This part is called a ball joint boot. Ball joints are part of your suspension and allow your front wheels to move up and down and turn left and right. This boot covers and protects your ball joint.
Your suspension is, of course, exposed to nasty stuff getting kicked up from the road. Stuff like rocks, salt, water, dirt, and chunks of asphalt. If all that debris were constantly hitting your ball joints, they wouldn't last very long. So, someone thought, "Hey, why not include protective ‘boots’ that go over the ball joints?" Great idea. And they work… for a while.
Those boots not only protect against debris but also against heat and friction. So, they must be flexible. In addition to keeping contaminants out of your ball joints, they also keep lubricants in and allow the hot grease to expand. This is vital to make sure metal parts are moving smoothly.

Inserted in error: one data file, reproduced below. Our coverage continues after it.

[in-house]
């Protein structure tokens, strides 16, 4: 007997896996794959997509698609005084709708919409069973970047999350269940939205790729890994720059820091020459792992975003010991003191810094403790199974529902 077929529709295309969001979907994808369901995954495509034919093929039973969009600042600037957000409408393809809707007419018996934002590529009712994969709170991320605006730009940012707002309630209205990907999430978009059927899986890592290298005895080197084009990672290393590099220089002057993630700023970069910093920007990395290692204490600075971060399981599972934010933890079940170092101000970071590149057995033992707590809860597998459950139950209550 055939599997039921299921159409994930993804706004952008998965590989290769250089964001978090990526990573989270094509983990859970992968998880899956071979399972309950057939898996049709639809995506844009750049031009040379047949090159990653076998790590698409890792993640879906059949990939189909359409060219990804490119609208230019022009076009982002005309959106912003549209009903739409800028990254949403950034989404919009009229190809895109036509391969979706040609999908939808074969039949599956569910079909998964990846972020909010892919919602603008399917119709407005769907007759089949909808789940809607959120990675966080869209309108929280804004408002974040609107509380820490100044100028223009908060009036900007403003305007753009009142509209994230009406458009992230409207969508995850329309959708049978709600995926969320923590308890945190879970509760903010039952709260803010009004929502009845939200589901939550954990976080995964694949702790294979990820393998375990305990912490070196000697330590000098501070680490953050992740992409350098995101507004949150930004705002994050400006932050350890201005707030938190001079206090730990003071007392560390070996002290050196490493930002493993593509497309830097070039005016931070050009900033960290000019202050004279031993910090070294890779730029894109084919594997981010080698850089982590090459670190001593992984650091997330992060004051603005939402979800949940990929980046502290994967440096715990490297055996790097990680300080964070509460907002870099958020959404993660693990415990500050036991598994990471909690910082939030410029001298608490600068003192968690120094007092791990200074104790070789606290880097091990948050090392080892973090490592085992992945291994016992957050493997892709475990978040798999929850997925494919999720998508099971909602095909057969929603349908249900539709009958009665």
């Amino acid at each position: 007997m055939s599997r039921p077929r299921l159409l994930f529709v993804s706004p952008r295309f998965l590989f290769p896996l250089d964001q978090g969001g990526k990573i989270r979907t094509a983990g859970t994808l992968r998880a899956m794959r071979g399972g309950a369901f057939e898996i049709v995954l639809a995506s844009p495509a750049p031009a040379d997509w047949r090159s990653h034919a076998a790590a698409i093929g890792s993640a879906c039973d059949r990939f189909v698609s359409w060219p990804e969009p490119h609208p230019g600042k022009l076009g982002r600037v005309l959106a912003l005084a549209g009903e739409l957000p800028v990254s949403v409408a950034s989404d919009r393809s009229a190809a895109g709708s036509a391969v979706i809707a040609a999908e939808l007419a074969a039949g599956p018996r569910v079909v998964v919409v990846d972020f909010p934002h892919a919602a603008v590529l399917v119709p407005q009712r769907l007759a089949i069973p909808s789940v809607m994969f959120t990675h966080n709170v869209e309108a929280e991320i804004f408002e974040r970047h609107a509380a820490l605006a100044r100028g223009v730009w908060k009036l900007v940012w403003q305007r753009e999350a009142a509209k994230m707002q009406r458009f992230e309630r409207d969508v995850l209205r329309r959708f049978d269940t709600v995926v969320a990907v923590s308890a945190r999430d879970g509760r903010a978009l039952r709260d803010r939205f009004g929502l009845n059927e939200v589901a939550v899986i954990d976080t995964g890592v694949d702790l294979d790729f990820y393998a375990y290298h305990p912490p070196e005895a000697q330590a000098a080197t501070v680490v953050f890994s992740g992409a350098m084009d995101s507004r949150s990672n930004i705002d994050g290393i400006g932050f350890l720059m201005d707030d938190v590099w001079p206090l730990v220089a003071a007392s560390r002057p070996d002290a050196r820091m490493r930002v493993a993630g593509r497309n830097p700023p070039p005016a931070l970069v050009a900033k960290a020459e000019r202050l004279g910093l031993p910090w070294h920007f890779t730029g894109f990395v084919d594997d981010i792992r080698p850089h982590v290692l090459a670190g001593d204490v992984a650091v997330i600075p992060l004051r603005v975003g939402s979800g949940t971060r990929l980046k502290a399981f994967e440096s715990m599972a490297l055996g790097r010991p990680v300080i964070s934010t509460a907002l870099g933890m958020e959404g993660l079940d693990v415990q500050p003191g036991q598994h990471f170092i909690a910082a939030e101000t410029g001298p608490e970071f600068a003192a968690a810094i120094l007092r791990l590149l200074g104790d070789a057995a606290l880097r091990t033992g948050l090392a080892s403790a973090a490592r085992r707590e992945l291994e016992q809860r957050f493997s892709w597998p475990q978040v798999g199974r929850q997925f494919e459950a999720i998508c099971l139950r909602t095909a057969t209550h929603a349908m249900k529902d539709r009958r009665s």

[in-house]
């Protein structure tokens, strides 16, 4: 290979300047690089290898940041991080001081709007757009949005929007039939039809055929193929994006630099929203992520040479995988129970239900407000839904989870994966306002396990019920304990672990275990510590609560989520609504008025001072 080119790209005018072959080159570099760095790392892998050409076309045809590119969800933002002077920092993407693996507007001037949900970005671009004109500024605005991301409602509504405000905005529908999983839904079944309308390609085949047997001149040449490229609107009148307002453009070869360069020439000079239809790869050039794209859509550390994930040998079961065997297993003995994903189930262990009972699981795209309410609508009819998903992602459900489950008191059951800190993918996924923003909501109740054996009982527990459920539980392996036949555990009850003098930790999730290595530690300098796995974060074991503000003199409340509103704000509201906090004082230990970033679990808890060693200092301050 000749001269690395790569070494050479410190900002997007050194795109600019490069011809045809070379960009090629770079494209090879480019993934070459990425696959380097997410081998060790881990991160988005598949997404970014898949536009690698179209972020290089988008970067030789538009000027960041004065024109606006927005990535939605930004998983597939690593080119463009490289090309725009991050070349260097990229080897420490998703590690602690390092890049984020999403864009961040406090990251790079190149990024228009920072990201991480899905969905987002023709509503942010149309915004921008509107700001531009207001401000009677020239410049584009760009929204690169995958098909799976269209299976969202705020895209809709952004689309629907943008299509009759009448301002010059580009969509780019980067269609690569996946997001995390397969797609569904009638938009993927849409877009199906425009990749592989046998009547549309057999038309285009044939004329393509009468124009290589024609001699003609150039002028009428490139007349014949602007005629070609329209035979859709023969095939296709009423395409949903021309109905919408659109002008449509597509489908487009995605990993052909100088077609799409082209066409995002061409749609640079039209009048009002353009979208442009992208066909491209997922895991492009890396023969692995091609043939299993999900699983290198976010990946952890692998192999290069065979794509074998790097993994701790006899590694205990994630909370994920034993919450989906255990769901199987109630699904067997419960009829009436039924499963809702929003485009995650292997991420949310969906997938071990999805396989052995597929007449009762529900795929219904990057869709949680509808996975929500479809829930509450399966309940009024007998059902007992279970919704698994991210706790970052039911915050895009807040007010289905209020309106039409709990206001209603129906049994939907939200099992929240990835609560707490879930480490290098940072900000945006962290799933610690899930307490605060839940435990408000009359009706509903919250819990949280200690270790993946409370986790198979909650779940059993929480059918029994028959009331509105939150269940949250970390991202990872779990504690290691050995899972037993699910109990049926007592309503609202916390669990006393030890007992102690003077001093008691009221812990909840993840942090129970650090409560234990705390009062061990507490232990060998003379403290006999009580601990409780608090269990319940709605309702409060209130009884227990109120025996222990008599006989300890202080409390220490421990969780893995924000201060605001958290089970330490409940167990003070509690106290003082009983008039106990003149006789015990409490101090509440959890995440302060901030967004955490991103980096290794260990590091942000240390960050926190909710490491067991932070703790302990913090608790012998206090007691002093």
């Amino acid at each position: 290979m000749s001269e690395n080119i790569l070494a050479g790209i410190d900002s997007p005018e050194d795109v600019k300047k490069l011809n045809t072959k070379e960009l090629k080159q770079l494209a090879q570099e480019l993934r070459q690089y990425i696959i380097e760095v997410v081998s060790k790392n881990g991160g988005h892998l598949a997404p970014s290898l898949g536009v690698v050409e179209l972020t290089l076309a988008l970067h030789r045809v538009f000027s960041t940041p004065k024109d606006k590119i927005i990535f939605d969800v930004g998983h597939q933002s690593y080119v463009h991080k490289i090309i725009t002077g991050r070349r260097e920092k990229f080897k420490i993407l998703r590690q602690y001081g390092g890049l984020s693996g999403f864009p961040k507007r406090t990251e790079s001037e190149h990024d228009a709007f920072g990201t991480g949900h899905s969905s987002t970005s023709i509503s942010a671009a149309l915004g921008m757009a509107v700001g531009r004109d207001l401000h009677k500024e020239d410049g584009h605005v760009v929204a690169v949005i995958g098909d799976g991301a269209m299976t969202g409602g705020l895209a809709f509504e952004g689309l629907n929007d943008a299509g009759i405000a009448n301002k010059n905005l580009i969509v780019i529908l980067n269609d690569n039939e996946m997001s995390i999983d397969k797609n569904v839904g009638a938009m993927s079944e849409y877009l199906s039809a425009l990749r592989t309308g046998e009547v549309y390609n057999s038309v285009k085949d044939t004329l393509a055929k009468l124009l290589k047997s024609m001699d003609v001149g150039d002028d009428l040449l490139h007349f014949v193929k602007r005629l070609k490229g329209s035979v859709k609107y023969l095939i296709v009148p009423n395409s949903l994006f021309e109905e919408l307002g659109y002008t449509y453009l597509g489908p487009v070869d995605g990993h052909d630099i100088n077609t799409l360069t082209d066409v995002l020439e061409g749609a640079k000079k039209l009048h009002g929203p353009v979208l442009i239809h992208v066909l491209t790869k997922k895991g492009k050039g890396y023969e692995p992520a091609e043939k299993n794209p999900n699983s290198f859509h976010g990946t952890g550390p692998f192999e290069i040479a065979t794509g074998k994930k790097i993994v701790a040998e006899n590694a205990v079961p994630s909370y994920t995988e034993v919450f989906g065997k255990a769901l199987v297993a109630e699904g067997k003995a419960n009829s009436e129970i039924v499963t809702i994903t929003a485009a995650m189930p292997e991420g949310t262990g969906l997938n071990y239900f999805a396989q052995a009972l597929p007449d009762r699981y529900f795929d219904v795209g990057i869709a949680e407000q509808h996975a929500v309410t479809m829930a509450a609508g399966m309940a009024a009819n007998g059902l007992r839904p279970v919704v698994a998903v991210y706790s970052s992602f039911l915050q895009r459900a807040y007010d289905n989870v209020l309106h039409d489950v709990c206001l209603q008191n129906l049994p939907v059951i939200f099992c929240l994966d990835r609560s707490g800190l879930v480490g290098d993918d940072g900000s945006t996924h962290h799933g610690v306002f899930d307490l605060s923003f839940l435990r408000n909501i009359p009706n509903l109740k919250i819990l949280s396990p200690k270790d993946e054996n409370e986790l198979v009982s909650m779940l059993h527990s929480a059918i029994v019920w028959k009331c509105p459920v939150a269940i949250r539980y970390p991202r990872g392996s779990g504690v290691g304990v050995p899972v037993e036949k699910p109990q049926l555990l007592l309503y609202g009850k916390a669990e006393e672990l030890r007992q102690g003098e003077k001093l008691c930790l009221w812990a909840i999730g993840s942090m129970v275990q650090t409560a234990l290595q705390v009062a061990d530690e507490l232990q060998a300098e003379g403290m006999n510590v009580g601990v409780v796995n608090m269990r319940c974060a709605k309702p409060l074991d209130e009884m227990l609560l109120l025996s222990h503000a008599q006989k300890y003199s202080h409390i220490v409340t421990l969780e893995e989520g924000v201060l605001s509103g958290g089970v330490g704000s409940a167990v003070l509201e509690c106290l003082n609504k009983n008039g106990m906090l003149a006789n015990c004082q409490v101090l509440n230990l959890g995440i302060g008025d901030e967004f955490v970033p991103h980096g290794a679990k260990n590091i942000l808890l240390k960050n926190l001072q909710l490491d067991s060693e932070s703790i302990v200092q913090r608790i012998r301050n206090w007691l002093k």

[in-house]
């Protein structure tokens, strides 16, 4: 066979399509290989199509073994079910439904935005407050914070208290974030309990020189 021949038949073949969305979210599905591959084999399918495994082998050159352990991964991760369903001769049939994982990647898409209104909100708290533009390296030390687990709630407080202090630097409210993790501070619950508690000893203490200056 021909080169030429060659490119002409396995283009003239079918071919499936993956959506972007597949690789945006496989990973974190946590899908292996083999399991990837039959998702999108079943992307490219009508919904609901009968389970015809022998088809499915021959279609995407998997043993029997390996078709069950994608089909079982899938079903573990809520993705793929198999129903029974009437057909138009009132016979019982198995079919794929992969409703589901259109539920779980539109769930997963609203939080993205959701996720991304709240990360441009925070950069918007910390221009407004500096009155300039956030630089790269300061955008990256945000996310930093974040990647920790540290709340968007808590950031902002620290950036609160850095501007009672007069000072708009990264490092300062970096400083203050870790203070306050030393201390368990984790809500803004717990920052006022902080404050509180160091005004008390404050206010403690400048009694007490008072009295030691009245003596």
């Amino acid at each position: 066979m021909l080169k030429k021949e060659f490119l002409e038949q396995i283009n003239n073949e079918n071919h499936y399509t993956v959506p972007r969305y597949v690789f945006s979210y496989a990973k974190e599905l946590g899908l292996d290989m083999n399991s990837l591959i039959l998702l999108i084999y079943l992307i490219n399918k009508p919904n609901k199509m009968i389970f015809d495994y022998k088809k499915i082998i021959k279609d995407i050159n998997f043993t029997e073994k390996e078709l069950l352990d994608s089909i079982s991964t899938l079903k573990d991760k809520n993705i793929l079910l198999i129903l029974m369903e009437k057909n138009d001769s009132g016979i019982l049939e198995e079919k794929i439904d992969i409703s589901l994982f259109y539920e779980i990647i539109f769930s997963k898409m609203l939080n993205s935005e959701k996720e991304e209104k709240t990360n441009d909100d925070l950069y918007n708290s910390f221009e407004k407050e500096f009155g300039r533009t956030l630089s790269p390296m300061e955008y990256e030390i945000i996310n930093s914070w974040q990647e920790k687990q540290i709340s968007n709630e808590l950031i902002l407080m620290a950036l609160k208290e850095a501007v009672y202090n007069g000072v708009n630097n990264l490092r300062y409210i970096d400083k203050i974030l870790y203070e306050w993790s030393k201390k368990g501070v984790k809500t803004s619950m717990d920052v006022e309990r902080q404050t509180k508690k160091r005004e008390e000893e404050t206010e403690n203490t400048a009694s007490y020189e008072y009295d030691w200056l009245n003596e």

Sometimes the ball joint boots get damaged after constant assault by road junk or temperature extremes. Other times they just get old. Rubber and other flexible materials can eventually just wear out (think of old rubber bands that break because they're brittle from age). A regular suspension inspection will assess the condition of your ball joint boots. When your NAPA AutoCare Service Advisor says there's a problem with one of your ball joint boots, heed the warning. If they have a tear in them and aren't replaced, lubricant can escape the ball joint and debris can get in and start creating a destructive mess.
Also, keep in mind that if a ball joint is bad on one side, the other side might be on the verge of going, too. Replacing both ball joints and ball joint boots at the same times just makes sense.
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